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Nobel prize
Royal Mail's Nobel Prizes stamps celebrate 100 years of Nobel Prizes as well as Britain's proud record in all walks of scientific and academic life.

Alfred Nobel was born in Stockholm on October 21, 1833. His father Immanuel Nobel was an engineer and inventor who built bridges and buildings in Stockholm. He was also a pioneer in arms manufacture and in designing steam engines. In 1842, Immanuel Nobel brought his family to St. Petersburg. There, his sons were given a first class education by private teachers. By the age of 17 Alfred Nobel was fluent in Swedish, Russian, French, English and German. His primary interests were in English literature and poetry as well as in chemistry and physics.

Over the next two years Alfred Nobel visited Sweden, Germany, France and the United States. In Paris, the city he came to like best, he met the young Italian chemist Ascanio Sobrero who, three years earlier, had invented nitro-glycerine, a highly explosive liquid.

To make the handling of nitro-glycerine safer Alfred Nobel experimented with different additives. He soon found that mixing nitro-glycerine with silica would turn the liquid into a paste which could be shaped into rods of a size and form suitable for insertion into drilling holes. In 1867 he patented this material under the name of dynamite. To be able to detonate the dynamite rods he also invented a detonator (blasting cap) which could be ignited by lighting a fuse. By the time of his death in 1896 he had 355 patents.

At the age of 46, Nobel had advertised in a newspaper for a "lady of mature age, versed in languages as secretary and supervisor of household." Countess Bertha Kinsky applied and worked for Nobel for a short time before deciding to return to Austria to marry Count Arthur von Suttner. However, Alfred Nobel and Bertha von Suttner remained friends and kept writing letters to each other for decades. Over the years Bertha von Suttner became increasingly critical of the arms race and became a prominent figure in the peace movement. No doubt this influenced Alfred Nobel when he wrote his final will which was to include a Prize for persons or organisations who promoted peace. Several years after the death of Alfred Nobel, the Norwegian Storting (Parliament) decided to award the 1905 Nobel Peace Prize to Bertha von Suttner.

Alfred Nobel died in San Remo, Italy, on December 10, 1896. When his will was opened it came as a surprise that his fortune was to be used for Prizes in Physics, Chemistry, Physiology or Medicine, Literature and Peace and the Nobel Foundation was formed.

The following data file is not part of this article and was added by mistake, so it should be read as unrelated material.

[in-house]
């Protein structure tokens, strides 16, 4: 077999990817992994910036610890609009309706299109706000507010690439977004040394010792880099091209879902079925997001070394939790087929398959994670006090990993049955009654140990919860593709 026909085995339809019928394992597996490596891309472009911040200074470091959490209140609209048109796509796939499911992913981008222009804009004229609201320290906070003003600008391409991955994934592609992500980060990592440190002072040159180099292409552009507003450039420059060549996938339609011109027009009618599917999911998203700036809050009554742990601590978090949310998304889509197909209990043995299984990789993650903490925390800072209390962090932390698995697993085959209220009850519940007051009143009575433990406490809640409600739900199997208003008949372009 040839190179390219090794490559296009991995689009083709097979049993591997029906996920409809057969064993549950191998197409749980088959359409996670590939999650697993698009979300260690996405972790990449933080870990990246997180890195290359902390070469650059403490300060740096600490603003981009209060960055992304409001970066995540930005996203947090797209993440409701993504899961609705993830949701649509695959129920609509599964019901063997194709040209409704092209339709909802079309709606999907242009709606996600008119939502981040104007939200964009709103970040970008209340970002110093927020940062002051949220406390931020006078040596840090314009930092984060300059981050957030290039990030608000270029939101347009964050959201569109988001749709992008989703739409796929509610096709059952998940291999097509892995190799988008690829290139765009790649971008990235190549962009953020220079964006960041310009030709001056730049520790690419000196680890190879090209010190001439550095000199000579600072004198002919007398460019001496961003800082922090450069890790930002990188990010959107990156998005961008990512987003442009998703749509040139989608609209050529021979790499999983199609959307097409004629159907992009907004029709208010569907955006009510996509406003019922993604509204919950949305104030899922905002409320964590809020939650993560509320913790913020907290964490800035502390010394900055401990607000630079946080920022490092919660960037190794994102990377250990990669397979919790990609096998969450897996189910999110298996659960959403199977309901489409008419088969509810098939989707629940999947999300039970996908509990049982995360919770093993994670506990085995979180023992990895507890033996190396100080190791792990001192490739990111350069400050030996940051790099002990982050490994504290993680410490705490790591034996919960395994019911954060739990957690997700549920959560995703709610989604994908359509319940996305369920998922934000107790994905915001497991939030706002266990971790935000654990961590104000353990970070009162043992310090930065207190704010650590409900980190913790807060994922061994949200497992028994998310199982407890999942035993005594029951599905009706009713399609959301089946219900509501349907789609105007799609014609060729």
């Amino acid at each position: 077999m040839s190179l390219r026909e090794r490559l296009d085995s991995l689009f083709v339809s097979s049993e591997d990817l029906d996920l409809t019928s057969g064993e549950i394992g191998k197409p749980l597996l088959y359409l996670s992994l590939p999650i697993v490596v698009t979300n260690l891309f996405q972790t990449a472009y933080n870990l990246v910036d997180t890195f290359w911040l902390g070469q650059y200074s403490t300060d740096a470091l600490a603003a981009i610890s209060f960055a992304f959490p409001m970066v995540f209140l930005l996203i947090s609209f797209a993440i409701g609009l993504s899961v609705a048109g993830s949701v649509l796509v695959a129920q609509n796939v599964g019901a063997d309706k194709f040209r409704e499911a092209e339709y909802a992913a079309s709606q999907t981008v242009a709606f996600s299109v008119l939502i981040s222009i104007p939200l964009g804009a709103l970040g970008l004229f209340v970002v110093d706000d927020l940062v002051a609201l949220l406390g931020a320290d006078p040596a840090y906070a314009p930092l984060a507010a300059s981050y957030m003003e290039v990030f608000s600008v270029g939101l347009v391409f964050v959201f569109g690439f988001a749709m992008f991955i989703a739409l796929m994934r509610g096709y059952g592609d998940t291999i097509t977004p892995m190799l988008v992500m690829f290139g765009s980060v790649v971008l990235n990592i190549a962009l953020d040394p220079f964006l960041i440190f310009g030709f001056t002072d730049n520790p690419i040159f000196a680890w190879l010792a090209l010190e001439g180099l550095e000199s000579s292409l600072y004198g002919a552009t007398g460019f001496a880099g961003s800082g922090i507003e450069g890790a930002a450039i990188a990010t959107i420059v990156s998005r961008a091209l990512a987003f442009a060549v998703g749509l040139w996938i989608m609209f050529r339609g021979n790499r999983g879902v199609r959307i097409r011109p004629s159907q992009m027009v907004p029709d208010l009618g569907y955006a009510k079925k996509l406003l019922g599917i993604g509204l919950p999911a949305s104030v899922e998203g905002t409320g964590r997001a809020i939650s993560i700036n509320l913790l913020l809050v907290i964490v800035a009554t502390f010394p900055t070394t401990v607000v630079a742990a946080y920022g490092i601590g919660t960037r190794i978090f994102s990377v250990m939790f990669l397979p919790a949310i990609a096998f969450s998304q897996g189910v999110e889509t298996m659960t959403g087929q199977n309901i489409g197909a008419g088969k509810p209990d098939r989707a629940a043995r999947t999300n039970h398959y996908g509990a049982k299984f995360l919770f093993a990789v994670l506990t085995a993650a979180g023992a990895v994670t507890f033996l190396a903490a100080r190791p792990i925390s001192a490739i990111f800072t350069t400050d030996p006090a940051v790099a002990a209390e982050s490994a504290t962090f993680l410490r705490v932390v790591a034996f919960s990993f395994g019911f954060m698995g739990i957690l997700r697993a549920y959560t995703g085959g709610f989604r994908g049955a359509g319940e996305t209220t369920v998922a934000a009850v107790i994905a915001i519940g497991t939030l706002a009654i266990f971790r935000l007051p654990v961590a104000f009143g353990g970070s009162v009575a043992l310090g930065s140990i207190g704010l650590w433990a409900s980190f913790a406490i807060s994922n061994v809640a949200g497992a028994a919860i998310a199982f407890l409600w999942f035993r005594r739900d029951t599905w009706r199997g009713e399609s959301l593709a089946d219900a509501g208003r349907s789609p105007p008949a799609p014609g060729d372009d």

All of the six printing processes for these stamps have been used separately on stamps before. What makes Nobel Prizes unique is that it combines all six in one Special Stamp issue for the first time ever with some processes used for the first time on UK Stamps.

Thermochromic (2nd Class) - Thermochromic, or heat-reactive inks are a relatively new innovation, disappearing or changing colour rapidly when exposed to temperatures above their set level. When the ink is warmed for a few seconds the colour will disappear and as the ink cools the colour returns.

Intaglio (1st Class) - The very first postage stamps were produced by the intaglio printing process. The heavy film of ink applied to the paper under great pressure gives the ink a texture which is apparent to the touch.

Embossing (E) - Embossed images are achieved by compressing paper between a male and female die to deform the paper and leave an image in relief on the surface.

Scented (40p) - This is the first time that scented ink has been used on British postage stamps. The ink works by encapsulating scent within micro bubbles held within the ink itself. As the ink surface is damaged by scratching, the bubbles burst and the scent is released.

Microprint (45p) - This feature, as with most of those appearing on the Nobel Prizes stamps, is primarily a security device. The text is not legible to the naked eye and can be hidden within a design. The text is fully readable when viewed under a magnifier.

Hologram (65p) - This is the first time a hologram stamp has been used on a British stamp. A hologram is a clever method of 3-dimensional photography, which gives true 3-dimensional images on a flat piece of film. If you move your head then the image changes and moves so that you can see around the 3-dimensional image.

"Nobel Week", sponsored by Royal Mail, will be broadcast on The History Channel from Monday 1st - Sunday 7th October. Starting with a gripping story on Dynamite and its inventor, Alfred Nobel, the week will feature some of the most prominent Nobel Prize winners: Winston Churchill, Nelson Mandela, John Steinbeck, Albert Schweitzer, Mikhail Gorbachev and The Dalai Lama.

To find out more and for a chance to win a Year's Subscription to Royal Mail Presentation Packs, click here

The History Channel

Stamp Technical Details:

Feature Type/Detail
Designer HGV
Stamp Format Vertical
Stamp Size 35mm (w) x 37mm (h)
Printer Joh Enschede
Print Process Mixed See panel at start of FF
Number per Sheet    50
Perforation 14 x 14.5
Phosphor All over, except for 2nd class which has one bar